The history of business and commerce in Central Otago is unique and ties strongly to the social development of the district.
While there is archaeological evidence that Maori passed through and hunted in Central Otago there is no evidence that they were based here in permanent settlements.
This section is concerned about the development of the Central Otago economy following its settlement by people of European extraction and discusses the development of several of the main sectors.
The history of gold mining and farming has not only left its mark in the historic buildings and townships dotted throughout the district, but also in the sense of place of many people who call ‘Central home. Both industries were affected and fashioned by the need for water, and the efforts that our forebears invested to get it, such as the 100 km long Hawkdun Water Race, are truly impressive.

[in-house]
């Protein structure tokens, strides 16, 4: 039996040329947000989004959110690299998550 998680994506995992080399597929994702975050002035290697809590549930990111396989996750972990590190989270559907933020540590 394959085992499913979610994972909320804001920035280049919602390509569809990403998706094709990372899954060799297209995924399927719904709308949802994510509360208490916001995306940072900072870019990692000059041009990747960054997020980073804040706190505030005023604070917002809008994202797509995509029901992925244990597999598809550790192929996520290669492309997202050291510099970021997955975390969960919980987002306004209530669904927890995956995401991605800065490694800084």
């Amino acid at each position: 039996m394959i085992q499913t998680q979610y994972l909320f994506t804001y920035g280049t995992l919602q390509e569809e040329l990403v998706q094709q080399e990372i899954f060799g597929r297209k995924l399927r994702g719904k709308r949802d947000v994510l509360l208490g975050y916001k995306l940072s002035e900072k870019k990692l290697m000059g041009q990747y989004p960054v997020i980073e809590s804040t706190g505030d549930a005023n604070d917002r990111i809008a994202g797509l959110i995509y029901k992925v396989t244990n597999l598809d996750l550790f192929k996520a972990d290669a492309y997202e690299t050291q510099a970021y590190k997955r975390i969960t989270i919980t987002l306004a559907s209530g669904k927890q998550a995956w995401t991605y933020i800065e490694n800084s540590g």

More recent developments in power generation and viticulture have also made their mark with ubiquitous presences across the landscape.
The District has long been known as a fruit bowl, with Central Otago apricots having a special place in kiwiana. These have been joined more recently by cherries, with local growers setting the standard.
Tourism has always been based around Central Otago’s unique climate and landscape. More recently there have been developments that recognise and celebrate the history of the district. What hasn’t changed is that Central Otago is a destination of choice for people of all ages and interests.
Finally, the many small and medium sized townships dotted through the Central Otago landscape continue to service the needs of the main industries while becoming attractive places to live in their own rights. Building, construction and business services have all become important components of the local economy.